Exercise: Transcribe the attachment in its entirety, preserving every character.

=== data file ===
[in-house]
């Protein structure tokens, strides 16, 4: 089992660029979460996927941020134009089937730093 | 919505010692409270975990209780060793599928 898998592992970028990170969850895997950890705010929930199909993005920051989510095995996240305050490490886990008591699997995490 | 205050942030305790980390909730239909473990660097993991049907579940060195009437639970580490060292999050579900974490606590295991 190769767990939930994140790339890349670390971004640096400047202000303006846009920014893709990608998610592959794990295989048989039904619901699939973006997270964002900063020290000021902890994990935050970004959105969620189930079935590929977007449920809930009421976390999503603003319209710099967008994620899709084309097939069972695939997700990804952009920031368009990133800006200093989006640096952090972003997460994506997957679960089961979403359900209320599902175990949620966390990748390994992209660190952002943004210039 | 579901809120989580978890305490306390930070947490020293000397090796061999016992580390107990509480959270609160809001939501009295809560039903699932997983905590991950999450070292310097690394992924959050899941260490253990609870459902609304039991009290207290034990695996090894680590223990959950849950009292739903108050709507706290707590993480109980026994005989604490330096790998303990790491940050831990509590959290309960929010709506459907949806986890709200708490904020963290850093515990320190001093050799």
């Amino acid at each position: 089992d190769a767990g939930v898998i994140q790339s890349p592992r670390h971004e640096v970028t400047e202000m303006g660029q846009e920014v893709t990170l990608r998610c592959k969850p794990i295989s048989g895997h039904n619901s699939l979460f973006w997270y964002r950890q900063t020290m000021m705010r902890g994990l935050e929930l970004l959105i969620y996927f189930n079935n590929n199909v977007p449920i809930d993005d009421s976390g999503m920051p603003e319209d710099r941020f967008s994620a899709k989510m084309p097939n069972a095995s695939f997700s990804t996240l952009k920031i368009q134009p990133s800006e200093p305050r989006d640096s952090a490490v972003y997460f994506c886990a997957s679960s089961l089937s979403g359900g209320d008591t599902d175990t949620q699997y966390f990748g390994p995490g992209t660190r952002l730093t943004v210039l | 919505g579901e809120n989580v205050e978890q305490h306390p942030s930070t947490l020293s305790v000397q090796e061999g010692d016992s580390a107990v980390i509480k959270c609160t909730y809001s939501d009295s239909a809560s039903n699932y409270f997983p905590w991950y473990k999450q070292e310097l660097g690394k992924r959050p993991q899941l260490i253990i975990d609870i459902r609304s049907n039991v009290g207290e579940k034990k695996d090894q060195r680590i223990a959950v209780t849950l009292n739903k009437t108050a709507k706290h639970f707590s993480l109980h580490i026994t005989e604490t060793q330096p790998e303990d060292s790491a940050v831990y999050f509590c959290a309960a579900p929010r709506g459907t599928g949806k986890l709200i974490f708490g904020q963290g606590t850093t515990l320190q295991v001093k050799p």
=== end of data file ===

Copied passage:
[in-house]
């Protein structure tokens, strides 16, 4: 089992660029979460996927941020134009089937730093 | 919505010692409270975990209780060793599928 898998592992970028990170969850895997950890705010929930199909993005920051989510095995996240305050490490886990008591699997995490 | 205050942030305790980390909730239909473990660097993991049907579940060195009437639970580490060292999050579900974490606590295991 190769767990939930994140790339890349670390971004640096400047202000303006846009920014893709990608998610592959794990295989048989039904619901699939973006997270964002900063020290000021902890994990935050970004959105969620189930079935590929977007449920809930009421976390999503603003319209710099967008994620899709084309097939069972695939997700990804952009920031368009990133800006200093989006640096952090972003997460994506997957679960089961979403359900209320599902175990949620966390990748390994992209660190952002943004210039 | 579901809120989580978890305490306390930070947490020293000397090796061999016992580390107990509480959270609160809001939501009295809560039903699932997983905590991950999450070292310097690394992924959050899941260490253990609870459902609304039991009290207290034990695996090894680590223990959950849950009292739903108050709507706290707590993480109980026994005989604490330096790998303990790491940050831990509590959290309960929010709506459907949806986890709200708490904020963290850093515990320190001093050799």
């Amino acid at each position: 089992d190769a767990g939930v898998i994140q790339s890349p592992r670390h971004e640096v970028t400047e202000m303006g660029q846009e920014v893709t990170l990608r998610c592959k969850p794990i295989s048989g895997h039904n619901s699939l979460f973006w997270y964002r950890q900063t020290m000021m705010r902890g994990l935050e929930l970004l959105i969620y996927f189930n079935n590929n199909v977007p449920i809930d993005d009421s976390g999503m920051p603003e319209d710099r941020f967008s994620a899709k989510m084309p097939n069972a095995s695939f997700s990804t996240l952009k920031i368009q134009p990133s800006e200093p305050r989006d640096s952090a490490v972003y997460f994506c886990a997957s679960s089961l089937s979403g359900g209320d008591t599902d175990t949620q699997y966390f990748g390994p995490g992209t660190r952002l730093t943004v210039l | 919505g579901e809120n989580v205050e978890q305490h306390p942030s930070t947490l020293s305790v000397q090796e061999g010692d016992s580390a107990v980390i509480k959270c609160t909730y809001s939501d009295s239909a809560s039903n699932y409270f997983p905590w991950y473990k999450q070292e310097l660097g690394k992924r959050p993991q899941l260490i253990i975990d609870i459902r609304s049907n039991v009290g207290e579940k034990k695996d090894q060195r680590i223990a959950v209780t849950l009292n739903k009437t108050a709507k706290h639970f707590s993480l109980h580490i026994t005989e604490t060793q330096p790998e303990d060292s790491a940050v831990y999050f509590c959290a309960a579900p929010r709506g459907t599928g949806k986890l709200i974490f708490g904020q963290g606590t850093t515990l320190q295991v001093k050799p």